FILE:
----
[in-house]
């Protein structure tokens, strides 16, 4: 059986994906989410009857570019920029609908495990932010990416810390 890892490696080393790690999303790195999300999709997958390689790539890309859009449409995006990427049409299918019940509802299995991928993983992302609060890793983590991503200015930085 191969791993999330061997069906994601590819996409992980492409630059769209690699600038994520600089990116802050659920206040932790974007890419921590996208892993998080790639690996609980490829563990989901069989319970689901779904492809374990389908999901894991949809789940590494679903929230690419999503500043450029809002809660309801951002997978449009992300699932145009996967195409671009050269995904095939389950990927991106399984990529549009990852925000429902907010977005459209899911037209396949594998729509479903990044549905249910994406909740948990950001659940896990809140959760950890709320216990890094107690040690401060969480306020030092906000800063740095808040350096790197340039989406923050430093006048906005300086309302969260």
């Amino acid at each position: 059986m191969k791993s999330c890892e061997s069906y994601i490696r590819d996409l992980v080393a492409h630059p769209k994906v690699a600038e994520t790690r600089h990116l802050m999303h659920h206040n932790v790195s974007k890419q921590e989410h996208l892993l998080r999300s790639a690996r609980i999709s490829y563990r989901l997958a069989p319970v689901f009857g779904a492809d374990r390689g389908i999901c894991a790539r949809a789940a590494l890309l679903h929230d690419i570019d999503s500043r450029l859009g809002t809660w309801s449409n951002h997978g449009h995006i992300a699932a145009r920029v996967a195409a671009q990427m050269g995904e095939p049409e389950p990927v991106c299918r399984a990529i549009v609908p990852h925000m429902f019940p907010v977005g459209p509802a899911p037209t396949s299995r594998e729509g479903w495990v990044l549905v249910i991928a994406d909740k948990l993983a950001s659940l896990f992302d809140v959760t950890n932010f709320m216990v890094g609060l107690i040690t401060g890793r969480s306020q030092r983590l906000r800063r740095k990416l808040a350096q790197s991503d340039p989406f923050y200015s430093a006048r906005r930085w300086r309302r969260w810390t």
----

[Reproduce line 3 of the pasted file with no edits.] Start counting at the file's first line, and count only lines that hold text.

């Amino acid at each position: 059986m191969k791993s999330c890892e061997s069906y994601i490696r590819d996409l992980v080393a492409h630059p769209k994906v690699a600038e994520t790690r600089h990116l802050m999303h659920h206040n932790v790195s974007k890419q921590e989410h996208l892993l998080r999300s790639a690996r609980i999709s490829y563990r989901l997958a069989p319970v689901f009857g779904a492809d374990r390689g389908i999901c894991a790539r949809a789940a590494l890309l679903h929230d690419i570019d999503s500043r450029l859009g809002t809660w309801s449409n951002h997978g449009h995006i992300a699932a145009r920029v996967a195409a671009q990427m050269g995904e095939p049409e389950p990927v991106c299918r399984a990529i549009v609908p990852h925000m429902f019940p907010v977005g459209p509802a899911p037209t396949s299995r594998e729509g479903w495990v990044l549905v249910i991928a994406d909740k948990l993983a950001s659940l896990f992302d809140v959760t950890n932010f709320m216990v890094g609060l107690i040690t401060g890793r969480s306020q030092r983590l906000r800063r740095k990416l808040a350096q790197s991503d340039p989406f923050y200015s430093a006048r906005r930085w300086r309302r969260w810390t």